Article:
Exodus remembered at local Passover Seder
It was an annual event that remembers the escape from physical and mental bondage and the freedom that resulted after the Exodus more than three millennia ago. Twenty-nine women and their daughters from Fayette, Coweta and Henry counties observed the Women’s Passover Seder (a ritualized dinner observed during Passover) at a March 31 gathering at Whitewater Creek.
Held this year on the third night of Passover, the seder is also a story of how the Jewish people gained their freedom, said organizer Vicki Leopold. In this seder we show our daughters how important women always are in fighting for rights and freedom even though history does not offer them this recognition, she said.
“Every year in Fayette County, Jewish women meet to have a very special Women’s seder. Everyone brought a dish to share, but none with leavening or flour,” Leopold said. “During Passover, Jews are allowed only to eat unleavened bread to remember the haste and how the women rushed the bread so that there was no time for it to rise. This unleavened bread is called Matzoh.”
Leopold said Passover is a time each spring that Jews gather together as they have done for thousands of years to tell the story of redemption from slavery in the land of Egypt. Jews gather around a dinner table and read from the Haggadah which tells the story of how Moses asked Pharaoh many times to free the Hebrews. Each time Pharaoh refused and God brought plagues and all sorts of suffering until Pharaoh released the Hebrews. The Hebrews then wandered for 40 years until they entered the land of Israel and while wandering received the 10 Commandments. This holiday celebrates people’s desires and right to be free and speaks to the injustice of slavery. Prayers are offered for those who still are denied freedom in their countries, Leopold said.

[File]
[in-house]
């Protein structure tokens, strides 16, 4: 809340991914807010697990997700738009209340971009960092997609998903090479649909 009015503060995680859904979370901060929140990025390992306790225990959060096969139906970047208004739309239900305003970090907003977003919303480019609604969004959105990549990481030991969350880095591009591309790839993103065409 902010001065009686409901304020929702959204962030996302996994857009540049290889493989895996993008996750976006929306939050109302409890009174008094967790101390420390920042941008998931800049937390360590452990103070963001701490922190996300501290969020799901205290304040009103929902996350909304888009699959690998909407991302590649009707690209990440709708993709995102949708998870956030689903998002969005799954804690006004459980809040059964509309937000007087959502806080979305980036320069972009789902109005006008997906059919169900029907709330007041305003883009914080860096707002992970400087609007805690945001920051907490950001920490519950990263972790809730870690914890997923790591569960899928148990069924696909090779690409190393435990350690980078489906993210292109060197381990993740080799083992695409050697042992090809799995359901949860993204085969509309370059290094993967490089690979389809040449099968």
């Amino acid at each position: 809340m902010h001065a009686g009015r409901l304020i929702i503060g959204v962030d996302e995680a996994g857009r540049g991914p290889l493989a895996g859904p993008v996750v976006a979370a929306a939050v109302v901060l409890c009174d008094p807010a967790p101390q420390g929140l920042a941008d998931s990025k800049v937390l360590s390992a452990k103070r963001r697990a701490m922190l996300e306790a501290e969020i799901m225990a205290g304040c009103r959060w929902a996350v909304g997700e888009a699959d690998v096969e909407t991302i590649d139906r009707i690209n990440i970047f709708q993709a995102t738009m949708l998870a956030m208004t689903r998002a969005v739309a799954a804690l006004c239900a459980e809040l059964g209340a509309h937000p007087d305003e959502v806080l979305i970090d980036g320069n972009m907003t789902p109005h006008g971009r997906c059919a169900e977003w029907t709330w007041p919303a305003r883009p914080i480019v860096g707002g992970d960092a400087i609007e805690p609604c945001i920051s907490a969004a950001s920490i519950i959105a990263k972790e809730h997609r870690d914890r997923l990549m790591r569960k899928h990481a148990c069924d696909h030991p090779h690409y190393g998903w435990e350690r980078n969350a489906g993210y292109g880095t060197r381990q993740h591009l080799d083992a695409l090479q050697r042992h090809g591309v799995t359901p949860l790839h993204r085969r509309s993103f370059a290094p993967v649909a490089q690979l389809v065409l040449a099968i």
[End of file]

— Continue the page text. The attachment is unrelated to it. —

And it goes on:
“We have been holding the event for seven years and each year it gets bigger and bigger which is why we moved to Whitewater Creek,” Leopold explained. “This Passover seder is different and special because it is the way that we pass along our tradition of being both Jewish and women to our daughters. The seder is our story of escaping bondage which is both physical and mental. There are many ways people celebrate their freedom and one way is to remember what life is like without it.”
For information on next year’s Women’s Passover Seder contact Karen Kalins at 770-461-1457 or Vicki Leopold at 770-461-2041.